KOLKATA, 25 JULY 2022
In a significant development , three sites from India have recently found a place in the United Nations Educational Scientific Cultural Organisation (UNESCO) Tentative List on World Heritage Sites (WHS) in February 2022.
According to UNESCO standard operational procedure, each site must be placed on the Tentative list for one year before being evaluated for formal designation as a World Heritage Site.
This listing of the WHS is the first step towards recognition as a world heritage site. Till date 49 sites from India have found a place on this tentative list.
The three new UNESCO- WHS are are the Geoglyphs of Konkan region in Maharashtra, Meghalaya’s JingKieng Jri- a living root bridge, and Lepakshi Nandi and Sri Veerabhadra Temple and Monolithic Bull (Nandi) in Andhra Pradesh.
Geoglyph is defined as a rock art which comes into being by moving or arranging objects within a landscape to form a design. What Konkan geoglyphs special and remarkable is that it is the only proof of human settlement in that region and first instances of human creativity in the country. They also depict some forms of fauna that have ceased to exist in this region. The vast concentration of geoglyphs on the Konkan region’s lateritic plateaus is the most spectacular open air ensemble of Mesolithic to early historic age human expression of rock art.
The geoglyphs are evidence of cultural legacy of 12000 years old and are depicted in Southern Maharashtra and Goa. The Geoglyphs of Konkan Region comprise 9 clusters of geoglyphs in the states of Maharashtra and Goa. They were incised with stone tools on laterite rocks and mostly show faunal themes.
The petroglyphs or geoglyphs in Ratnagiri region are also known as katal shilpa and believed to be nearly 20,000 years old.
Ratnagiri district is believed to have more than 1,500 geoglyphs spread across over 70 sites. The carvings are in the shape of human figures, birds, animals and geometric forms, though they vary in shape and size from site to site.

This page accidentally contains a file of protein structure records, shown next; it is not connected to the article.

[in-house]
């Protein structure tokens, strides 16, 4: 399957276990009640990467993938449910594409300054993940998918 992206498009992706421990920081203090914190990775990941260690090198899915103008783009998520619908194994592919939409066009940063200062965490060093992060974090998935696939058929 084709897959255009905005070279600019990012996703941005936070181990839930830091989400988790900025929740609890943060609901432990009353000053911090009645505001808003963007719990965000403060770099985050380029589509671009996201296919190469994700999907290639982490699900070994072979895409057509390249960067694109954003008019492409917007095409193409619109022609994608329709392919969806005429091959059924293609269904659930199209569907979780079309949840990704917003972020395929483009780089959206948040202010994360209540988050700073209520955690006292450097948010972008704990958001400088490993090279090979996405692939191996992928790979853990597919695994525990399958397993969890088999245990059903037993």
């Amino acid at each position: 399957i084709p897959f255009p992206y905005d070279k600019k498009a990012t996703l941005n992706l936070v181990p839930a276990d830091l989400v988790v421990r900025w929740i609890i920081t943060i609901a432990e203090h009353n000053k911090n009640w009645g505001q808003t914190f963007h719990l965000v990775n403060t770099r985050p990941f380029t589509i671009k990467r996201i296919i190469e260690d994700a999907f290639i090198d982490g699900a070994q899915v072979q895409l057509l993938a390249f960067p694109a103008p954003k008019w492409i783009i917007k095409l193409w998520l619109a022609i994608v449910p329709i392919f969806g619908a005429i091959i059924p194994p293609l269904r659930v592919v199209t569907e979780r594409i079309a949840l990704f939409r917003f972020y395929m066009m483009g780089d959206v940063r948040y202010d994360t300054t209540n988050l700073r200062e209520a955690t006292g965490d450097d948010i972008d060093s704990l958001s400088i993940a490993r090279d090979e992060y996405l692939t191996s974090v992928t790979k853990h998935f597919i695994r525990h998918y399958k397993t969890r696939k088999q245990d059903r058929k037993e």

The Tentative List in UNESCO mentions seven sites with geoglyphs in Ratnagiri district — Ukshi, Jambharun, Kasheli, Rundhe Tali, Devihsol, Barsu and Devache Gothane, one in Sindhudurg district Kudopi village, and nine sites at Pansaimol in Goa.
A product of human endeavour and effort, JingKieng Jri ( Living Root Bridges) , is an aerial bridge, created by weaving and using roots of an Indian Rubber tree. It is a ficus based rural connectivity and livelihood solutions within dense subtropical moist broadleaf forest eco region in Meghalaya in the estearn extension of the Indian Peninsular Plateau.It facilitates connectivity and disaster resilience in more than 75 remote villages in and near the western region of earth, LRB validate outstanding ingenuity and resilience of an ancient culture, where collective cooperation and reciprocity were the fundamental building blocks.
While the creation of such bridges may take 10 to 15 years, their life span is 500 years. These bridges built by Jaintia and Khasi tribes personify human-environment confluence.
Conrad Sangma, chief minister of Meghalaya is elated with the news of Living Root Bridges or JingKiengJri being included in the tentative list of UNESCO Cultural Heritage Site and has twweeted and thanked the people of his state.
Sri Veerabhadra Temple also known as Lepakshi temple is dedicated to an incarnation of Lord Shiva — Lord Veerabhadra. Located in Andhra Pradesh’s Anantapur district, this temple is well-known for its sculptures made by artists of Vijayanagara Empire. Mount of Lord Shiva, the Nandi Bull’s monolithic idol which is 27 feet long and 15 feet tall has been chiseled out of a single granite stone and represents the best of Vijayanagara style of architecture..
The Lepakshi Temple, with its magnificent frescos and murals, is a museum of everlasting art. One of the architectural wonders that may not be seen in any part of the world can be seen here in the form of the Hanging Pillar.